“Colour gives us tangibility. I believe that whether it is blacks and greys or primary colours or strange mixtures, they are the bricks, the clay, the steel and the marble of my constructions,” Tremlett stated in an interview with Achille Bonito Oliva.[1] In this sense, in the wall drawings – site-specific works by nature – architecture plays a primary role. Walls, niches, arches, columns, ceilings, floors, apses and windows: in a sort of hard-to-define form of osmosis, every constituent element of an architectural environment may become part of the Tremlett universe, and vice versa.

For these reasons, the wall drawings are located in a hybrid territory, between abstract representation and the presentation of reality. In the case of Zazà Ramen, the intervention is twofold: both regular and asymmetrical at the same time. In the two niches, the solids and voids – a recurring theme in Tremlett’s poetics – alternate in a harmonious interplay of colour, tickling the retina of the onlookers, and shows a spatial backdrop whose presence those onlookers would otherwise find rather more difficult to grasp in neutral conditions. On the one hand, we can trace the graphite pencil strokes that form regular, broken lines. The eye runs along them from top to bottom, from right to left or from the centre outwards, until it sinks (or redeems itself?) in a spot of colour, an expression of the loss of control, free and changing. On the other side, the one leading towards the stairs, a quasi-frame surrounds the drawing created by the artist, thus opening up a breach into a negative space, a pure and simple white plaster that the graphite marks highlight. Straddling two- and three-dimensionality, BBZR23 is thus both a tool for renewing our perception of reality and for perceiving its essence. As Tremlett suggests in the title of a wall drawing from 1991: Somebody did something on the wall.”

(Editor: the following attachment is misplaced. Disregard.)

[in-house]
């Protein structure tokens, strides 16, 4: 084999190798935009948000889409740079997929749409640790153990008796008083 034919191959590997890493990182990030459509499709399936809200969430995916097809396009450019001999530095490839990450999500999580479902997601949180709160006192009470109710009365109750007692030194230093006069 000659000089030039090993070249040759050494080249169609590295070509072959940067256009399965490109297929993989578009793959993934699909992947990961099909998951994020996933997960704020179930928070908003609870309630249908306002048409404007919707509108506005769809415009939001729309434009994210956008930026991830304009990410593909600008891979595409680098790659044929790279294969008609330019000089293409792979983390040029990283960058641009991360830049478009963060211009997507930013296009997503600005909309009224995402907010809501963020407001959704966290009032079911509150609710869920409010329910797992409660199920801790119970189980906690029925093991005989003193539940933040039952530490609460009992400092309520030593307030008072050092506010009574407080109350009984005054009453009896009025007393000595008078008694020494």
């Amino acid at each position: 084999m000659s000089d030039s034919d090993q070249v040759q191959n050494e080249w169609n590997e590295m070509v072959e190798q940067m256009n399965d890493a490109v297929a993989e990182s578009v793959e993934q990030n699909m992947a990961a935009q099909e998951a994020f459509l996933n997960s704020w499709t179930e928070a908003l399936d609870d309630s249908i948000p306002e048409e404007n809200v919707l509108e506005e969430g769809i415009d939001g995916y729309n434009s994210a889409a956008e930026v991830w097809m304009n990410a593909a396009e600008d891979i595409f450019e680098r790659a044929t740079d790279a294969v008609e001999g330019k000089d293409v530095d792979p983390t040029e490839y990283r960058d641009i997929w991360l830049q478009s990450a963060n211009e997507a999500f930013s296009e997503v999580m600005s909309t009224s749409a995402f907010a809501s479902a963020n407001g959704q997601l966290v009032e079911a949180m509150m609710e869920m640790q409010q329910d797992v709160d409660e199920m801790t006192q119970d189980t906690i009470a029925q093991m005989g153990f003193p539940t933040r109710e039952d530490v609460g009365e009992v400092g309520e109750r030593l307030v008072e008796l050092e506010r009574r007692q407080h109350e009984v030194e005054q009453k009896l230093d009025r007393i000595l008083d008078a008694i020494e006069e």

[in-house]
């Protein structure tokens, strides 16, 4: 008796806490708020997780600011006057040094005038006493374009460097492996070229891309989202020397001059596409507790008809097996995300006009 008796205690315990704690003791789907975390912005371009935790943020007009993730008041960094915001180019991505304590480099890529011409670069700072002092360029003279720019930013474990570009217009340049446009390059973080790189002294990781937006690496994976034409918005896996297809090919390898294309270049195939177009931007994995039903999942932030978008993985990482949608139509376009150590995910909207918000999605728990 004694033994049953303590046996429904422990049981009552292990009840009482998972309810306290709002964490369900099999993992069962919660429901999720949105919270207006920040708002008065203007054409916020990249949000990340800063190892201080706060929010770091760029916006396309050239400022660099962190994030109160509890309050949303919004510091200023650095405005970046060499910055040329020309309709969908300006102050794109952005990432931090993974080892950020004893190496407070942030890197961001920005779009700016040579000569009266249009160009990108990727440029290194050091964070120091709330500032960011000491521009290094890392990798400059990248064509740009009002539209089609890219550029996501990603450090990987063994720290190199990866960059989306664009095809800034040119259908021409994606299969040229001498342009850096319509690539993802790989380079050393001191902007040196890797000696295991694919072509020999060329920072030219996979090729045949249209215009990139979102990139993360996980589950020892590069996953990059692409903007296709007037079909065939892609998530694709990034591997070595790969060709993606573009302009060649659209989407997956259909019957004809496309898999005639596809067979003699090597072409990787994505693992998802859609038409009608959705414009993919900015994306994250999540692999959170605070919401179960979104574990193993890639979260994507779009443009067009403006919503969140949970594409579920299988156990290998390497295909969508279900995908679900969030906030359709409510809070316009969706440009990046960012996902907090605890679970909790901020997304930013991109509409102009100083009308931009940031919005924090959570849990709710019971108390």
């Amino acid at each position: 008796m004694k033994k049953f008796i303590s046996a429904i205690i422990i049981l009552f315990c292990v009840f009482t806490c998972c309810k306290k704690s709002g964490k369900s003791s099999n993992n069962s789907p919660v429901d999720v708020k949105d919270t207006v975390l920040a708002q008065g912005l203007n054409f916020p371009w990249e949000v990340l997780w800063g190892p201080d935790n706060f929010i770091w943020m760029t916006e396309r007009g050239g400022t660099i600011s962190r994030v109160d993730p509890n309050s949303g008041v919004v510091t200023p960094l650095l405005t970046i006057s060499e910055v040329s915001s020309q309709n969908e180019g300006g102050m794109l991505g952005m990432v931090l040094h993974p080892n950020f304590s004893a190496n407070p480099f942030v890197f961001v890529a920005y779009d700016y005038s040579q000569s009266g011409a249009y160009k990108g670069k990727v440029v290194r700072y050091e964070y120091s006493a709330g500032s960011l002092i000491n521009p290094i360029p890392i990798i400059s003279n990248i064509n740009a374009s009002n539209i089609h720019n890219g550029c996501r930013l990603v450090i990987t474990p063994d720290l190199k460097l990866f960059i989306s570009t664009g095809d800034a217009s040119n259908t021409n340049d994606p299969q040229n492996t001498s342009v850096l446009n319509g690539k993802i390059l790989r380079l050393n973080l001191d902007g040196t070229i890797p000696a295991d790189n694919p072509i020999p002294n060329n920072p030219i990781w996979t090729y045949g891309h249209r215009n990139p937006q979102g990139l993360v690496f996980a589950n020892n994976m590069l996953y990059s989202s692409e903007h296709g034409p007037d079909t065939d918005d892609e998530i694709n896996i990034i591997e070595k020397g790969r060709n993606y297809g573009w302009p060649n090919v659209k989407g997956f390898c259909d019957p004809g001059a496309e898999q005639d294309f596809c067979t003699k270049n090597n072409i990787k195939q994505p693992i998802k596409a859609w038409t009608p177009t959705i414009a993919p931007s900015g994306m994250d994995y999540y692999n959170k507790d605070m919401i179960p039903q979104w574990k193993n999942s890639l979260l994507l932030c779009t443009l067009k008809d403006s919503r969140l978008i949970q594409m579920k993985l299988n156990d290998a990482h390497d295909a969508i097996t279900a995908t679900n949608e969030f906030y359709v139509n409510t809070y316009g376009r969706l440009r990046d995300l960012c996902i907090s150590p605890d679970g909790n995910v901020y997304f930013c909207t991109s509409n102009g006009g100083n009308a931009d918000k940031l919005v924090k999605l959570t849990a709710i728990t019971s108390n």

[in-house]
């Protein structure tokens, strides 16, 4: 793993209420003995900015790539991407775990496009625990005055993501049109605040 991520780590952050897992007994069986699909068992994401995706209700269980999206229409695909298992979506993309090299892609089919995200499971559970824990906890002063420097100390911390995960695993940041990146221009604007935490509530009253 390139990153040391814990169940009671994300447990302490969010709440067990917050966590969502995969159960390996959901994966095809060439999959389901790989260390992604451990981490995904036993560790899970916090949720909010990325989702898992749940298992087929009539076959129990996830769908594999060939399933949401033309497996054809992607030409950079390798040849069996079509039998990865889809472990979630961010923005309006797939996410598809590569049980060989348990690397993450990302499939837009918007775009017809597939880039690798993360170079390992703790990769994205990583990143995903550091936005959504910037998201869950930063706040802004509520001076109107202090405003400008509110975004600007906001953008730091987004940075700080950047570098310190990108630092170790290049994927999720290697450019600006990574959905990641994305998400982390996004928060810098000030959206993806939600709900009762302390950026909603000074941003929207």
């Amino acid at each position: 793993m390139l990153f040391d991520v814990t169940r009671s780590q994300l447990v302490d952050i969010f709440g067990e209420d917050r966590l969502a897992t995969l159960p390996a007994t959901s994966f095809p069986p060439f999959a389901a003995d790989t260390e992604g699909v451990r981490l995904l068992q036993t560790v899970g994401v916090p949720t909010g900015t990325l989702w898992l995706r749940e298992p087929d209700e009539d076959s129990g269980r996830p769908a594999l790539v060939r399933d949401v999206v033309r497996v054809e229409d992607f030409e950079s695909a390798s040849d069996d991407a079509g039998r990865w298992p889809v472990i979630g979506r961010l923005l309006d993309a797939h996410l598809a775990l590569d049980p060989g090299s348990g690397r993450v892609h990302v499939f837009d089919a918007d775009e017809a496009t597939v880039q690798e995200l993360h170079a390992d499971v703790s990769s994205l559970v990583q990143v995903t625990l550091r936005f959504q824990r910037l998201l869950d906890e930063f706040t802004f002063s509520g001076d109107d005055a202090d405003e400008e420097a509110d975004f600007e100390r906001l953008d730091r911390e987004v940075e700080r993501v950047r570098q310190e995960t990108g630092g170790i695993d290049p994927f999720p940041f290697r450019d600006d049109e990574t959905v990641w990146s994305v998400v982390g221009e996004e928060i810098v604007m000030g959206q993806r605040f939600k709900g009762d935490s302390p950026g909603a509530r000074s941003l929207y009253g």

“David Tremlett (Saint Austell, UK, 1945), a native Cornishman, works with various media, such as sculpture, installation, painting and drawing. Having trained as a sculptor at the Birmingham School of Art and at the Royal College of Art in London, he has fuelled his artistic imagination with numerous trips around the world, bringing him into contact with different cultures and providing him with multiple sources and models of inspiration. He began experimenting with wall paintings in the 1970s and developed a particular fondness for site-specific, often temporary works.

In 1992, he was shortlisted for the Turner Prize, and over time his works have been exhibited in some of the most authoritative galleries and museums: from the Centre Pompidou in Paris to the Stedelijk Museum in Amsterdam, from the Musee des Beaux Arts in Grenoble to the Museo Pecci in Prato, from the Fundaciò Joan Mirò in Barcelona to the Museum of Modern Art in New York, as well as galleries such as the Serpentine in London, the Mizuma Art Gallery in Tokyo and Nigel Greenwood in London, where the artist made his debut in 1970. In 2011 he created the permanent work Drawing for Free Thinking at Tate Britain.”

Critical text by Irene Sofia Comi


[1] See ‘Biography and Bibliography’ at https://davidtremlett.com, published by Achille Bonito Oliva in Enciclopedia della parola. Dialoghi d’artista 1968–2008, Milan, Skira, 2008.